A historical novel set in 1850 depicts a year in Bosnia under the rule of a despotic general and his occupying army, along with his obsequious and devious court.
The politically active Andric (The Days of the Consuls, 1992, etc.) won the Nobel Prize for Literature in 1961, the only laureate from what was then Yugoslavia. This historical novel was his final book before he died in 1975, and this is its first English translation. The grim narrative leaves little room for light and none for humor, as it describes Bosnia during this volatile year as “on the surface, rebellion, violence and fear, and beneath it age-old poverty, the meager existence of the small man and the quiet, unstoppable decay of institutions and families, of everything that had been or was held to be reputable, powerful and rich.” Into this breach, the occupying forces brought a moral cesspool and insidious gossip, while Omer Pasha Latas ruled from an inscrutable, imperious remove, as if he were above it all. For he has his own secrets and identity issues, as a Serbian Christian refugee from Bosnia (born Mihailo Latas) who had converted to Islam and established himself as a ruthless leader within the Ottoman Empire under the sultan in Istanbul. His identity, beliefs, and allegiances all have a certain malleability, as he returns to Bosnia not in the spirit of homecoming but as an outside enforcer, determined to quell any rebellion in the land where he once lived. Amid the portrayals of various members of the court, the novel’s centerpiece finds the protagonist sitting for a commissioned portrait and shows how his relationship with the painter changes both of them. The plot pivots on a senseless crime of passion, a surprising yet fitting denouement within a court marked by what one character calls “killing and lechery! Because everything in this house is infected with foul, profane lechery...and lechery kills, it must kill, for it’s the same as death, unnatural, shameful death.”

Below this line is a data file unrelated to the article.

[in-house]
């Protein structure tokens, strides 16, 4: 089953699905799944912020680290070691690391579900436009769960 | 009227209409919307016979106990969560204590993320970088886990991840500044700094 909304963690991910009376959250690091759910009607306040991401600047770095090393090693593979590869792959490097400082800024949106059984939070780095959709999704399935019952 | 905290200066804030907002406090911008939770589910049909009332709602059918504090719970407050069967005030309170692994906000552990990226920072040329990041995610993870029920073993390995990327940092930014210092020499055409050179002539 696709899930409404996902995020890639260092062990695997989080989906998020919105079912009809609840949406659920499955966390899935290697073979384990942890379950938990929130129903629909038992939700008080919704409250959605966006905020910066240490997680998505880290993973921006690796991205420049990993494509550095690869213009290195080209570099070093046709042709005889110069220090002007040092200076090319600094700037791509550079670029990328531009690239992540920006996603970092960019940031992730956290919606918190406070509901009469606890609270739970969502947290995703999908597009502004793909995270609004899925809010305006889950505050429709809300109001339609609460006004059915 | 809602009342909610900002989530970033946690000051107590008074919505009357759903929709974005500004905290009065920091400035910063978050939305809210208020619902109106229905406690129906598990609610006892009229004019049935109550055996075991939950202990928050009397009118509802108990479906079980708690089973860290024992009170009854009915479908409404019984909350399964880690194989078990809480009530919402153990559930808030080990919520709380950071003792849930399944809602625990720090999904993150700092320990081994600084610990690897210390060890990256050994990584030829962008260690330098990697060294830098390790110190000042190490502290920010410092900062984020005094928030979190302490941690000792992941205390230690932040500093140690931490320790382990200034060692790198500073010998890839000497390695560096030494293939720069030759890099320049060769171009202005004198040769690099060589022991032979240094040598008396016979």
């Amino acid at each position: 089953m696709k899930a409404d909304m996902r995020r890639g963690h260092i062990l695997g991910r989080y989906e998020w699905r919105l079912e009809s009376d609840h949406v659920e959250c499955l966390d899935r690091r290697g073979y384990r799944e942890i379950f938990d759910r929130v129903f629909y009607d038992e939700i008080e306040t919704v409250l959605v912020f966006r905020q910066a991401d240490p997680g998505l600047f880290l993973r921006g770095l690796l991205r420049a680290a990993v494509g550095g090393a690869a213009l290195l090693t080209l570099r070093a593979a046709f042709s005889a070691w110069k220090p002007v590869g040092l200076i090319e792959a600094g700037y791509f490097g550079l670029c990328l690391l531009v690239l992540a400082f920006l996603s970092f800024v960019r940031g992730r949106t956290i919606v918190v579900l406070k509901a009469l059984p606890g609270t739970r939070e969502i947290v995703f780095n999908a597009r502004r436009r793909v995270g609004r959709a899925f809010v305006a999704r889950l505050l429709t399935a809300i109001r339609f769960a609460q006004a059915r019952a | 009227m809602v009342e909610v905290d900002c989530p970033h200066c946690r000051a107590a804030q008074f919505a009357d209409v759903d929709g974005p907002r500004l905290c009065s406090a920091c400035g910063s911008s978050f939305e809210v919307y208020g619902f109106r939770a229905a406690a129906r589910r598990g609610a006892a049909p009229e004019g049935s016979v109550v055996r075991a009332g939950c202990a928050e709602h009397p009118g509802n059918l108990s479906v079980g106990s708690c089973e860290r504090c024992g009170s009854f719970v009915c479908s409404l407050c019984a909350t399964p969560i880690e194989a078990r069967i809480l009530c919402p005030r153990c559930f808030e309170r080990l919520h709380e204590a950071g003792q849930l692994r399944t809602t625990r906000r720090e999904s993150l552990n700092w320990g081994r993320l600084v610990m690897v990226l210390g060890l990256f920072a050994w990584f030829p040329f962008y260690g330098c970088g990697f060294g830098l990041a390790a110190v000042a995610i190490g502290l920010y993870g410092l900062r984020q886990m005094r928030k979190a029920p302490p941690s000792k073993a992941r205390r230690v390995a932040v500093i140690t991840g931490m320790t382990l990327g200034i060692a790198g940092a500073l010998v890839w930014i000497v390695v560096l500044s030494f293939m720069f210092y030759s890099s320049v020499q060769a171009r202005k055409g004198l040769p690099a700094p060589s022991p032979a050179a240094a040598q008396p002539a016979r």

The historical context will be unfamiliar to most readers, but the issues, of good and evil, identity and fate, are universal.